During his first visit to Europe as US president, Mr. Trump slammed European nations for not spending enough on defense, did not reaffirm the US commitment to NATO’s mutual defense clause and declined to sign onto a G7 statement endorsing the Paris climate deal. He also criticized Germany for its trade surplus, reportedly saying, “The Germans are bad, very bad.” The US president reaffirmed those points in a combative tweet sent Tuesday morning.
We have a MASSIVE trade deficit with Germany, plus they pay FAR LESS than they should on NATO & military. Very bad for U.S. This will change
— Donald J. Trump (@realDonaldTrump) May 30, 2017
Ms. Merkel tried to convince “Donald,” as she calls him in unofficial circles, during both G7 and bilateral talks to support free trade and the Paris climate deal, according to Handelsblatt sources close to the chancellor. Mr. Trump, however, was not interested in Ms. Merkel’s arguments that free trade cannot be reduced to a single number and that the climate deal would create jobs.
After hours of talks with the US president, Ms. Merkel’s advisers were convinced that “Trump has no consideration for the interests of partner countries,” sources told Handelsblatt. The chancellor insisted that the final G7 document include a record of how all the members endorsed the Paris climate deal except the United States, effectively calling Washington out as obstructionist.
Mr. Trump, without informing the G7 leaders beforehand, announced on Twitter after the talks that he would make his final decision on the climate deal this week. There are reports that he intends to pull the United States out of the climate agreement altogether.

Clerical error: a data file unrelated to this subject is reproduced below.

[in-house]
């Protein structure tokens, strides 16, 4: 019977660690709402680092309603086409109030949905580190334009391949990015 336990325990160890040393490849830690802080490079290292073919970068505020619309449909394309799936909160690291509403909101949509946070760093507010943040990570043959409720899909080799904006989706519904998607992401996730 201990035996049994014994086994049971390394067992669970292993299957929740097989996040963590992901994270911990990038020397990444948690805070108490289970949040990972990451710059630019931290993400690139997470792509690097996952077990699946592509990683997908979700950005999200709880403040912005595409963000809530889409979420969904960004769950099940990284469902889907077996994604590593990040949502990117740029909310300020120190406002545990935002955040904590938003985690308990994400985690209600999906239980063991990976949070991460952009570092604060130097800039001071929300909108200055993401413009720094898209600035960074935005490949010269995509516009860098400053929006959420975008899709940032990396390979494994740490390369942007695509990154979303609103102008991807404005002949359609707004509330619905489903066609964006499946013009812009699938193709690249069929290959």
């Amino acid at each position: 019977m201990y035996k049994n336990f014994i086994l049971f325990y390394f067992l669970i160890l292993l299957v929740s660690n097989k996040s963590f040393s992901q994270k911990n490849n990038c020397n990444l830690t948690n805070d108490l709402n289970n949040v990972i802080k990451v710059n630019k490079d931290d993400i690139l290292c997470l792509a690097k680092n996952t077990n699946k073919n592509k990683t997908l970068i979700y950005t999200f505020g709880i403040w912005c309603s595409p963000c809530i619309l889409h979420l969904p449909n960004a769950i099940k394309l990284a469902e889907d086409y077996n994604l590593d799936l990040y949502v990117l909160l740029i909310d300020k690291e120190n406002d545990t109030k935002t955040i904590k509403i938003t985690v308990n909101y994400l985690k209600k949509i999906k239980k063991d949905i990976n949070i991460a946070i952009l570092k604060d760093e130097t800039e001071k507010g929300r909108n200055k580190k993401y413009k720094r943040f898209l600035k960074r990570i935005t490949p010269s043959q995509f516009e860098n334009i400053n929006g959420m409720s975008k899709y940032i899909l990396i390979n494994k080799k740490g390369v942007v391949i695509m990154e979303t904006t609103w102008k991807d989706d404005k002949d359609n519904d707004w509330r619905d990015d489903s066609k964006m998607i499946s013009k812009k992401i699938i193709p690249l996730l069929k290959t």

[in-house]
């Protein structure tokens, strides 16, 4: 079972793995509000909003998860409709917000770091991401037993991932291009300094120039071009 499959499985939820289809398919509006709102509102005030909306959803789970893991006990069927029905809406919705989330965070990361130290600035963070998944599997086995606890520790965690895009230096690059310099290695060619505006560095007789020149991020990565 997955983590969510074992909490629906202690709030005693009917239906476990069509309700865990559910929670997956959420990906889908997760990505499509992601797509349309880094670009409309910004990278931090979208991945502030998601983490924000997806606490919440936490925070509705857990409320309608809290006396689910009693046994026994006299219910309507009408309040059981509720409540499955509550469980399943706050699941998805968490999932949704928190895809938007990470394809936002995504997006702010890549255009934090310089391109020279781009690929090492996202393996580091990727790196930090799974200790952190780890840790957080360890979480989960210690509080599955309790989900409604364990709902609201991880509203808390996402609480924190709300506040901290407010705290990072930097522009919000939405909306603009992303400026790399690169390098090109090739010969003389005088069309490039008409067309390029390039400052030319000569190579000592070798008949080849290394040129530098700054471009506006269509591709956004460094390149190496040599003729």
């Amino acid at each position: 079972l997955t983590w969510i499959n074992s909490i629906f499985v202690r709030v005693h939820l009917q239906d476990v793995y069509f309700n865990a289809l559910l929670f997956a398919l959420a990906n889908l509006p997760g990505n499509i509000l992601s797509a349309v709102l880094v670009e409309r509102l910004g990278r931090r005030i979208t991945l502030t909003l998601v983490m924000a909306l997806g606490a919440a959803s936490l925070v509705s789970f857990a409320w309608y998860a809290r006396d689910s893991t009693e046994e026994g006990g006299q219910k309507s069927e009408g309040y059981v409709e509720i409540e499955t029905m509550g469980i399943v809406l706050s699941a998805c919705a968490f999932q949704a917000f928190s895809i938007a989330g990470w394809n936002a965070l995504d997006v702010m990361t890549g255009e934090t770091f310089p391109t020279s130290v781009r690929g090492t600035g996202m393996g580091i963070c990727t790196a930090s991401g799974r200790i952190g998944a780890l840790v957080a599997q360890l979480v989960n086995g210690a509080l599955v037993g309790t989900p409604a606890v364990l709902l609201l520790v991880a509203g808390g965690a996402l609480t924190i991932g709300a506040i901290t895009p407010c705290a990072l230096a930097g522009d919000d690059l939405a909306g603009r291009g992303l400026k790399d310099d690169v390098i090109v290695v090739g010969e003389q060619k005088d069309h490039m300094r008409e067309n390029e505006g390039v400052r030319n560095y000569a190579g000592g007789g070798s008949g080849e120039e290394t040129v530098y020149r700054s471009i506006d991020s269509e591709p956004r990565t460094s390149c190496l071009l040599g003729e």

“Europe cannot afford to sit back and do nothing simply because our partner on the other side of the Atlantic has left us in the dark about his intentions.”
Jürgen Hardt, the foreign policy spokesman for Ms. Merkel’s Christian Democratic Union, said Europe cannot afford to sit back and do nothing “simply because our partner on the other side of the Atlantic has left us in the dark about his intentions.”
Influential voices from the German business world, who are deeply concerned about Mr. Trump’s protectionist rhetoric, also backed Ms. Merkel’s clarion call. The president of Germany’s BDI industrial lobby, Dieter Kempf, said the United States had marginalized itself. And the head of the German Chambers of Industry and Commerce, Martin Wansleben, said there’s no impetus from the US for good transatlantic relations. Peter Terium, CEO of the influential renewable energy company Innogy, called for a “united, strong Europe” that can “shape the future at eye level with our transatlantic partners.”
Ms. Merkel, after triggering a media firestorm, struck a more conciliatory note on Monday: “We are close partners and we remain convinced transatlanticists,” she said. But the chancellor did not back down from her previous statements. It was right for the G7 to make clear that it supports the Paris deal, Ms. Merkel said, and not try to paper over differences with the United States. But the events of recent days show to just how “long and rocky” the process to implement the agreement will be, she said.
Spencer Kimball is an editor with Handelsblatt Global. To contact the author: firstname.lastname@example.org